Dream Pieces is a parser-based, low-difficulty wordplay game in Quest, with a room-escape premise. It is on the shorter side (less than half an hour to play). Review to follow; no spoilers.
Like many other wordplay games, Dream Pieces takes place in a surreal environment, a dream in which you need to get out of your dream bedroom. You’re also floating in mid-air. Curiously, you’re able to break up objects into their component letters, though some of the letters also disappear in the process. So for instance smashing a phone might give you a “ph” and a “on” to work with, but no “e”. You then “mix” these letters together to reconstitute various words, and when you’re done, you get the new objects to work with.
It’s a cute idea, and it’s considerably more accessible than some wordplay concepts: the game is heavy-handed about letting you know what objects you’re going to need to make next, your available inventory is fairly limited, and it isn’t too hard to think through what your options are.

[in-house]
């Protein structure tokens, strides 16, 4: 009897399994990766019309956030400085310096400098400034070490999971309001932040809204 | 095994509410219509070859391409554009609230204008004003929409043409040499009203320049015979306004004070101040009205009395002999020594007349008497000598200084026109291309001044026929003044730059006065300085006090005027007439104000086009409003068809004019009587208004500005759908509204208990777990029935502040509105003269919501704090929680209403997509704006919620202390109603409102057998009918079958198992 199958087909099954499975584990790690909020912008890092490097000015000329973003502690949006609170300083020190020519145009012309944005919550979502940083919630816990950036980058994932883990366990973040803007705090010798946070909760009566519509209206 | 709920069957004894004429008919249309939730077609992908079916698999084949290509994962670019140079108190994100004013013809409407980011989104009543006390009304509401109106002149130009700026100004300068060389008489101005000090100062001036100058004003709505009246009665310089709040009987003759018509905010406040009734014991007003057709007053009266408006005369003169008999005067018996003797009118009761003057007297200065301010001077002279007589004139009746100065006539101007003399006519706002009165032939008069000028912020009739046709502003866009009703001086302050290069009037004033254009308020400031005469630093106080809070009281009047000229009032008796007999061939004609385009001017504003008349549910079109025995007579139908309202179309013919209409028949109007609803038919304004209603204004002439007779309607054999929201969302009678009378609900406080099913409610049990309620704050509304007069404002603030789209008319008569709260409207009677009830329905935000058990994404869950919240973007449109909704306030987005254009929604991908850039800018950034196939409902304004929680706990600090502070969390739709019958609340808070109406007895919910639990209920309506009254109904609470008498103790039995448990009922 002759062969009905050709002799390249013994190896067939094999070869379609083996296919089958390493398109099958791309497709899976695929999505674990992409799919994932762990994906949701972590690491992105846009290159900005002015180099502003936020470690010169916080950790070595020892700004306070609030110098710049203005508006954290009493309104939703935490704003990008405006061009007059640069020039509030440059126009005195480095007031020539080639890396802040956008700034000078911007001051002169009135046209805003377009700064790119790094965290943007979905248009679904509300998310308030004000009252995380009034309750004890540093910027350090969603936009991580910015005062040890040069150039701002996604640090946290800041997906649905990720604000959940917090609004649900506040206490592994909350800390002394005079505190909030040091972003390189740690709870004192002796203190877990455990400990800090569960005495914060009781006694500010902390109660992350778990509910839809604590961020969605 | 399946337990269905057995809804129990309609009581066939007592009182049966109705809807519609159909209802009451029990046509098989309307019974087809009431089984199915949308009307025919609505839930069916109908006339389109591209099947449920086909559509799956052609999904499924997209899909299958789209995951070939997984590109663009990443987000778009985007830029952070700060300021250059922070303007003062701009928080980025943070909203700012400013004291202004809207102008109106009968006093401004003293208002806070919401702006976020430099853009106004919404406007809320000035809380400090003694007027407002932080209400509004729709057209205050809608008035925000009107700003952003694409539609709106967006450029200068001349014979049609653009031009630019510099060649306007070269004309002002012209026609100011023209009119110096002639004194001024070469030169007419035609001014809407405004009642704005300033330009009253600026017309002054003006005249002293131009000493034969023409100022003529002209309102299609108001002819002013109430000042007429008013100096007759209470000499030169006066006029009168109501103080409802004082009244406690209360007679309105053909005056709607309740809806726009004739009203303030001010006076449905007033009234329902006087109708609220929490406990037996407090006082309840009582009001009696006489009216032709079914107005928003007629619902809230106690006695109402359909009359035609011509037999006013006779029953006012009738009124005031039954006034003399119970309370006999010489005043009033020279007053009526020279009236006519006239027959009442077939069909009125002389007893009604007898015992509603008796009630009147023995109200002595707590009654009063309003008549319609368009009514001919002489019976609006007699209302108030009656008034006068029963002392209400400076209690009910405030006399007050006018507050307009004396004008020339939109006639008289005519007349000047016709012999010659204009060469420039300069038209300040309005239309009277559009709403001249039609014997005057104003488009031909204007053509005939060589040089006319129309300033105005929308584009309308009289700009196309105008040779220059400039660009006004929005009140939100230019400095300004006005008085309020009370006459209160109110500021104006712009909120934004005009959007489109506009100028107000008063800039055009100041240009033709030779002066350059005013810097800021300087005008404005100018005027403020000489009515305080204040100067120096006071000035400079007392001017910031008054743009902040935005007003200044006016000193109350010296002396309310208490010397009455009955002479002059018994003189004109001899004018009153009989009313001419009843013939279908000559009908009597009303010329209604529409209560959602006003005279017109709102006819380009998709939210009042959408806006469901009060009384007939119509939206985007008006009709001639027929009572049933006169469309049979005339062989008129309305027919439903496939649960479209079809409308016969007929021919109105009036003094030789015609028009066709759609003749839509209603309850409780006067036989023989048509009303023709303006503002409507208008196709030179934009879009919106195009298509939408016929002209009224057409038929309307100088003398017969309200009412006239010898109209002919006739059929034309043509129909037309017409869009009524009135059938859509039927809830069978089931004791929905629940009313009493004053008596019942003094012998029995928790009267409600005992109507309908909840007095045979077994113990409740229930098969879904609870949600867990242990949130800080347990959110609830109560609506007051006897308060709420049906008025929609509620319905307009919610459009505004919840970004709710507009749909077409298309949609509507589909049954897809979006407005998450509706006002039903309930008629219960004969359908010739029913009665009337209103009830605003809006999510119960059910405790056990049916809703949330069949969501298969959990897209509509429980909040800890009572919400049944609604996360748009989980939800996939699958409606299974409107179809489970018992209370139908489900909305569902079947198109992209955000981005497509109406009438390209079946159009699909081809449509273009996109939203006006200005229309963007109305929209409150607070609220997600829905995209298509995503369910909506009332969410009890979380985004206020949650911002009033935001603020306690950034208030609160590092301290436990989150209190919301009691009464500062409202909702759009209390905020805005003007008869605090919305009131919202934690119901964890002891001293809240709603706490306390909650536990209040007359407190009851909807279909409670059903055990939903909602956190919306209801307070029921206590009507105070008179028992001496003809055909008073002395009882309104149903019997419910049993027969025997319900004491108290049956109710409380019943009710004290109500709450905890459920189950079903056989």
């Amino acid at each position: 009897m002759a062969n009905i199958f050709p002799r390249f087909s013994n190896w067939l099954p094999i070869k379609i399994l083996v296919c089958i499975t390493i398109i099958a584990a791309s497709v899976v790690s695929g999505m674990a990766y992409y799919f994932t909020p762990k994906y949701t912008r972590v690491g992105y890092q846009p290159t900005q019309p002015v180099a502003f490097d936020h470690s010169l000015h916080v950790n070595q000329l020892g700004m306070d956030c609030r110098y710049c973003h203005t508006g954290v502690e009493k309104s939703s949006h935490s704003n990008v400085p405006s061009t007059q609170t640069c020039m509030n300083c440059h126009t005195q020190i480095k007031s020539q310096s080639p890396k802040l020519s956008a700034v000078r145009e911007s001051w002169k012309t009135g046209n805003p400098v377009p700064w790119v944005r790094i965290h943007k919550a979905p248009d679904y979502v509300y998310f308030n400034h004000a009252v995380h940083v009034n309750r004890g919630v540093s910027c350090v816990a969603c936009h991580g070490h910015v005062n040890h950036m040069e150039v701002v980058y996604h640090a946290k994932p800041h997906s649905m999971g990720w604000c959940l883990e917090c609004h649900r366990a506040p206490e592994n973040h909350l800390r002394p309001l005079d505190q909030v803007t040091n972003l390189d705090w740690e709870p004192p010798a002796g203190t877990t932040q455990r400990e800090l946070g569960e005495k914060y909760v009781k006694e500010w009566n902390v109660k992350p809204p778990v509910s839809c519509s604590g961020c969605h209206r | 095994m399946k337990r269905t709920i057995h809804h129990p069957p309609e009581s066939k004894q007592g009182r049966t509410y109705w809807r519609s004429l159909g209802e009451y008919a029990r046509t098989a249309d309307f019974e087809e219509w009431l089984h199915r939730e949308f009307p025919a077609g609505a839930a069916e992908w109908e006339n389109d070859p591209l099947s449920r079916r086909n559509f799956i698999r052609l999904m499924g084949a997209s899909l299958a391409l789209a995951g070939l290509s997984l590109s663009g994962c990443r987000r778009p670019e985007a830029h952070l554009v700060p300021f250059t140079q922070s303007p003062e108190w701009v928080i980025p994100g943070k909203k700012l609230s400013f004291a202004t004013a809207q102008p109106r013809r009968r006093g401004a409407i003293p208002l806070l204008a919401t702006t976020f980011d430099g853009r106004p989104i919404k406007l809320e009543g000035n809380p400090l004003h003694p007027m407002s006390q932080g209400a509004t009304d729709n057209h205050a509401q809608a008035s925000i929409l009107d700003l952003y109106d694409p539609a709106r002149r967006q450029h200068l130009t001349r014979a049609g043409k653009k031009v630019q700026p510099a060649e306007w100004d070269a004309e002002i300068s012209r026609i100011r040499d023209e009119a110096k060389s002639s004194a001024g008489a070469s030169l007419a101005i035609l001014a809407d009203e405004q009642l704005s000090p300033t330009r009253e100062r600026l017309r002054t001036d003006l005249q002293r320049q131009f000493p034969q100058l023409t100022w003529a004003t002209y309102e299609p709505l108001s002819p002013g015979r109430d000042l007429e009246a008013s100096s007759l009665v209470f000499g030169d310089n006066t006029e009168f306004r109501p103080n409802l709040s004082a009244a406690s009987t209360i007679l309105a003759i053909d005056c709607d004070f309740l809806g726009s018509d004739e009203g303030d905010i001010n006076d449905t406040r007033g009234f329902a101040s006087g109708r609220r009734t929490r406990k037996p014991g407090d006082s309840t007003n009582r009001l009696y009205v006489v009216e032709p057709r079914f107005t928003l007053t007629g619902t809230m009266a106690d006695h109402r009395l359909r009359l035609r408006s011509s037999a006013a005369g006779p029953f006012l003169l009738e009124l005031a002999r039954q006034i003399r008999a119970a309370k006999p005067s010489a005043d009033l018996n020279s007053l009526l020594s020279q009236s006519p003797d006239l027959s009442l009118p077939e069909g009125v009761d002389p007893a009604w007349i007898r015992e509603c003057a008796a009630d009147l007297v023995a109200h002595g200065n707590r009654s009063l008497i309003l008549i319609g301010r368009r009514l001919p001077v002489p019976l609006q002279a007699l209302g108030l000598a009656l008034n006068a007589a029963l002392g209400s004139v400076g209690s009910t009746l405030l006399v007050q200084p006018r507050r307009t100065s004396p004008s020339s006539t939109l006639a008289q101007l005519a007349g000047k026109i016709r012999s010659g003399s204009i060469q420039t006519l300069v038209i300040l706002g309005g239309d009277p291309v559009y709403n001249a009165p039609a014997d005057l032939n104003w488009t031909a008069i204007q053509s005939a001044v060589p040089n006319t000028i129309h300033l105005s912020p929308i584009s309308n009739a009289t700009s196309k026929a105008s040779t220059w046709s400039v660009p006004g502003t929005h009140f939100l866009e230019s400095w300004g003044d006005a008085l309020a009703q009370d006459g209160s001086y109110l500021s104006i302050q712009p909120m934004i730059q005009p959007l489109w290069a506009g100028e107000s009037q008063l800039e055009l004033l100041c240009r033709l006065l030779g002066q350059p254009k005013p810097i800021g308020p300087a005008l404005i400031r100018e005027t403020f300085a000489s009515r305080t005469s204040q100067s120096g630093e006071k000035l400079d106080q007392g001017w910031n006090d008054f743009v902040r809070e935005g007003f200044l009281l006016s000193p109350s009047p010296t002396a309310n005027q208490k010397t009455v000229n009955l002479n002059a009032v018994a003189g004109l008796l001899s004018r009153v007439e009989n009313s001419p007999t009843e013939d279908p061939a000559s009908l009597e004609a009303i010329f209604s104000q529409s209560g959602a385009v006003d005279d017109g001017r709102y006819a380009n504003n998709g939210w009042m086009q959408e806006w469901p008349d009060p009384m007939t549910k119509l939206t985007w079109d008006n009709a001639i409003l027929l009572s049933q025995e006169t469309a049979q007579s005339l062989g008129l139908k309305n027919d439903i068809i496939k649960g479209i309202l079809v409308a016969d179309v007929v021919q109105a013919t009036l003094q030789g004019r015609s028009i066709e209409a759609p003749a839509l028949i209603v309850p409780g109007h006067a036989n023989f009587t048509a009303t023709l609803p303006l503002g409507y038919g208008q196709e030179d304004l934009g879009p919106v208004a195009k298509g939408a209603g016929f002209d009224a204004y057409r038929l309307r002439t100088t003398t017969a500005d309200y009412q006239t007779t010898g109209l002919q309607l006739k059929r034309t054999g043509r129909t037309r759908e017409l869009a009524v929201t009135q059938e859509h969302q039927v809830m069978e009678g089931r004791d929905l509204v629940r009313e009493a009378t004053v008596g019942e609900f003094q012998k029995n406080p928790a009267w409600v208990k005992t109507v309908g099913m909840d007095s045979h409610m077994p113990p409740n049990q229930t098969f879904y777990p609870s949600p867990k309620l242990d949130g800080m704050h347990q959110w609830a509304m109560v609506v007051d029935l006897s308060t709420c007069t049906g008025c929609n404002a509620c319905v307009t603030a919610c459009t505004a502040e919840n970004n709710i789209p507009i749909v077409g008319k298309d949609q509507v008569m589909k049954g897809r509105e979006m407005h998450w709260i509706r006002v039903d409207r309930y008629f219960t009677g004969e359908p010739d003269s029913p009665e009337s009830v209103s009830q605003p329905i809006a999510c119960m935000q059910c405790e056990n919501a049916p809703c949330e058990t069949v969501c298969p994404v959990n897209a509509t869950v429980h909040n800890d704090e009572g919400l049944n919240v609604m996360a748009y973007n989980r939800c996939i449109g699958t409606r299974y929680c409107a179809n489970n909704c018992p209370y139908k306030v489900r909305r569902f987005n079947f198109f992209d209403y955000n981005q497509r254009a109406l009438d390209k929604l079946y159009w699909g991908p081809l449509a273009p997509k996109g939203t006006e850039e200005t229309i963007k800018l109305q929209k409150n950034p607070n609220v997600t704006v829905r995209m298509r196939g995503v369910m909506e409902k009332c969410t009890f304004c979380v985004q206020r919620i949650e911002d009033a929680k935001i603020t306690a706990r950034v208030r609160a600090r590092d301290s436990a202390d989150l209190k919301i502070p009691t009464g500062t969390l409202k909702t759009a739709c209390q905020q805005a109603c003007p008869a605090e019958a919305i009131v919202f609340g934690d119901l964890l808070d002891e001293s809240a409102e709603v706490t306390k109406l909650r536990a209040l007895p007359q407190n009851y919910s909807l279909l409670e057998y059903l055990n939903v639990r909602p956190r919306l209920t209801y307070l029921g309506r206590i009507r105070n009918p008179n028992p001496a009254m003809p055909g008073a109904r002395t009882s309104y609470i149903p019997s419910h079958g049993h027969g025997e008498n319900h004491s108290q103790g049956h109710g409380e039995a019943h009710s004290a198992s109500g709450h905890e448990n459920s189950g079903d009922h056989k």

The implementation has a few imperfections. You sometimes find that even though you have several copies of the same letter, the game wants you to use a specific one for a particular composition. So mixtures that seem logically like they ought to be perfectly valid turn out not to work, and not to have a very good explanation for why they don’t work.
I was also not crazy about the game’s insistence on presenting all output in rhyme. I tend to be extremely picky about anything that presents itself as poetry, especially if it sets up rhyme and meter schemes that are a strain to maintain.
Still, despite running into a few snags, I finished the game fairly quickly, and I enjoyed the basic puzzle concept.